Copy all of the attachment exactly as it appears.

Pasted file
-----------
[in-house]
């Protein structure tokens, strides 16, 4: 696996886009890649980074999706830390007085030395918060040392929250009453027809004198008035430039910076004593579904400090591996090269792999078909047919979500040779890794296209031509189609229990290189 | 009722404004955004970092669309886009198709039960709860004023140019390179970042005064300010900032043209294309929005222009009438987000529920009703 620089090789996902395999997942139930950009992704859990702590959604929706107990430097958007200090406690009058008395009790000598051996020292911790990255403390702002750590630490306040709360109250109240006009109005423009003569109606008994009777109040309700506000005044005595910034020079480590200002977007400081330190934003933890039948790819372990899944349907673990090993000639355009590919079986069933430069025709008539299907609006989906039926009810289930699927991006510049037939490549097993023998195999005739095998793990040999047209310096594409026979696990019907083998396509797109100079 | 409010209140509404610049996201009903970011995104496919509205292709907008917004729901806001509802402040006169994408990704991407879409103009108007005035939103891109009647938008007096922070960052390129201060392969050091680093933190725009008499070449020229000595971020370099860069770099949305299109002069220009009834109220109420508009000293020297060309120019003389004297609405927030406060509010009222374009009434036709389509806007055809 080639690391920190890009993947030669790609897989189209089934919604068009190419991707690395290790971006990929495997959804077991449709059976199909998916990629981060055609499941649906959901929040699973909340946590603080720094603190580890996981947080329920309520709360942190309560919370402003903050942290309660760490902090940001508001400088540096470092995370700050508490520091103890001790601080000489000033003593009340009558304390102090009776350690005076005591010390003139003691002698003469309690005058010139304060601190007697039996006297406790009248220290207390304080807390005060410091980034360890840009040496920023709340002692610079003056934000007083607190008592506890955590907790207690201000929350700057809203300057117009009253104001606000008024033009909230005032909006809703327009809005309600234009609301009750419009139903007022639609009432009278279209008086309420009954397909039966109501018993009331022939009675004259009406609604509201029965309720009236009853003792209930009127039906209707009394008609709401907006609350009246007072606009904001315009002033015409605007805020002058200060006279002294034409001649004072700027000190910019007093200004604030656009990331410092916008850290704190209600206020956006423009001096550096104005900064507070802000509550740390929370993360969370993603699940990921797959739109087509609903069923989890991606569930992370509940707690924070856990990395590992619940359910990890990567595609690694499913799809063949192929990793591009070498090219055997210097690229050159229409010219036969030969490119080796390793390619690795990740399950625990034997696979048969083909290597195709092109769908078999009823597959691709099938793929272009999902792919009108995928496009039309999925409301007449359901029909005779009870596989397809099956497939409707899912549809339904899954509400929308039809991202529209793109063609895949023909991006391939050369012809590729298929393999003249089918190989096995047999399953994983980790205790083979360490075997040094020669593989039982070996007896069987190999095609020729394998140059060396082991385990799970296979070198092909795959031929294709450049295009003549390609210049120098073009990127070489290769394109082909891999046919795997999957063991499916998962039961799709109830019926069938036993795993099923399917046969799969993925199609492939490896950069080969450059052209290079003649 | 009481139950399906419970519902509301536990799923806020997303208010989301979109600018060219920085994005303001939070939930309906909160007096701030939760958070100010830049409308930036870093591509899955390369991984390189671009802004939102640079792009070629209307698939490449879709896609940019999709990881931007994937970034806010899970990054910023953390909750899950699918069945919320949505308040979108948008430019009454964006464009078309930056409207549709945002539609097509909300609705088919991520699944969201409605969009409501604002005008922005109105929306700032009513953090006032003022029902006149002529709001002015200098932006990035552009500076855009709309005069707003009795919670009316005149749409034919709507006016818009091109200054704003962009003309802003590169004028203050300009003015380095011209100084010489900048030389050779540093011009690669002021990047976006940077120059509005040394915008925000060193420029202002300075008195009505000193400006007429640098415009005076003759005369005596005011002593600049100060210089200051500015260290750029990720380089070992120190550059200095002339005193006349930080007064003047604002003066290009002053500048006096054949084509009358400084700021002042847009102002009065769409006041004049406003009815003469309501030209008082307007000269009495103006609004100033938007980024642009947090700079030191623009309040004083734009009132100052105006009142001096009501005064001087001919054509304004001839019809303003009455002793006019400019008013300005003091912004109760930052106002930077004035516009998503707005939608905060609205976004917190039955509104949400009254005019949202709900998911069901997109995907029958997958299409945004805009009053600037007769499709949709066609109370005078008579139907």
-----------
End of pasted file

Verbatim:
[in-house]
């Protein structure tokens, strides 16, 4: 696996886009890649980074999706830390007085030395918060040392929250009453027809004198008035430039910076004593579904400090591996090269792999078909047919979500040779890794296209031509189609229990290189 | 009722404004955004970092669309886009198709039960709860004023140019390179970042005064300010900032043209294309929005222009009438987000529920009703 620089090789996902395999997942139930950009992704859990702590959604929706107990430097958007200090406690009058008395009790000598051996020292911790990255403390702002750590630490306040709360109250109240006009109005423009003569109606008994009777109040309700506000005044005595910034020079480590200002977007400081330190934003933890039948790819372990899944349907673990090993000639355009590919079986069933430069025709008539299907609006989906039926009810289930699927991006510049037939490549097993023998195999005739095998793990040999047209310096594409026979696990019907083998396509797109100079 | 409010209140509404610049996201009903970011995104496919509205292709907008917004729901806001509802402040006169994408990704991407879409103009108007005035939103891109009647938008007096922070960052390129201060392969050091680093933190725009008499070449020229000595971020370099860069770099949305299109002069220009009834109220109420508009000293020297060309120019003389004297609405927030406060509010009222374009009434036709389509806007055809 080639690391920190890009993947030669790609897989189209089934919604068009190419991707690395290790971006990929495997959804077991449709059976199909998916990629981060055609499941649906959901929040699973909340946590603080720094603190580890996981947080329920309520709360942190309560919370402003903050942290309660760490902090940001508001400088540096470092995370700050508490520091103890001790601080000489000033003593009340009558304390102090009776350690005076005591010390003139003691002698003469309690005058010139304060601190007697039996006297406790009248220290207390304080807390005060410091980034360890840009040496920023709340002692610079003056934000007083607190008592506890955590907790207690201000929350700057809203300057117009009253104001606000008024033009909230005032909006809703327009809005309600234009609301009750419009139903007022639609009432009278279209008086309420009954397909039966109501018993009331022939009675004259009406609604509201029965309720009236009853003792209930009127039906209707009394008609709401907006609350009246007072606009904001315009002033015409605007805020002058200060006279002294034409001649004072700027000190910019007093200004604030656009990331410092916008850290704190209600206020956006423009001096550096104005900064507070802000509550740390929370993360969370993603699940990921797959739109087509609903069923989890991606569930992370509940707690924070856990990395590992619940359910990890990567595609690694499913799809063949192929990793591009070498090219055997210097690229050159229409010219036969030969490119080796390793390619690795990740399950625990034997696979048969083909290597195709092109769908078999009823597959691709099938793929272009999902792919009108995928496009039309999925409301007449359901029909005779009870596989397809099956497939409707899912549809339904899954509400929308039809991202529209793109063609895949023909991006391939050369012809590729298929393999003249089918190989096995047999399953994983980790205790083979360490075997040094020669593989039982070996007896069987190999095609020729394998140059060396082991385990799970296979070198092909795959031929294709450049295009003549390609210049120098073009990127070489290769394109082909891999046919795997999957063991499916998962039961799709109830019926069938036993795993099923399917046969799969993925199609492939490896950069080969450059052209290079003649 | 009481139950399906419970519902509301536990799923806020997303208010989301979109600018060219920085994005303001939070939930309906909160007096701030939760958070100010830049409308930036870093591509899955390369991984390189671009802004939102640079792009070629209307698939490449879709896609940019999709990881931007994937970034806010899970990054910023953390909750899950699918069945919320949505308040979108948008430019009454964006464009078309930056409207549709945002539609097509909300609705088919991520699944969201409605969009409501604002005008922005109105929306700032009513953090006032003022029902006149002529709001002015200098932006990035552009500076855009709309005069707003009795919670009316005149749409034919709507006016818009091109200054704003962009003309802003590169004028203050300009003015380095011209100084010489900048030389050779540093011009690669002021990047976006940077120059509005040394915008925000060193420029202002300075008195009505000193400006007429640098415009005076003759005369005596005011002593600049100060210089200051500015260290750029990720380089070992120190550059200095002339005193006349930080007064003047604002003066290009002053500048006096054949084509009358400084700021002042847009102002009065769409006041004049406003009815003469309501030209008082307007000269009495103006609004100033938007980024642009947090700079030191623009309040004083734009009132100052105006009142001096009501005064001087001919054509304004001839019809303003009455002793006019400019008013300005003091912004109760930052106002930077004035516009998503707005939608905060609205976004917190039955509104949400009254005019949202709900998911069901997109995907029958997958299409945004805009009053600037007769499709949709066609109370005078008579139907």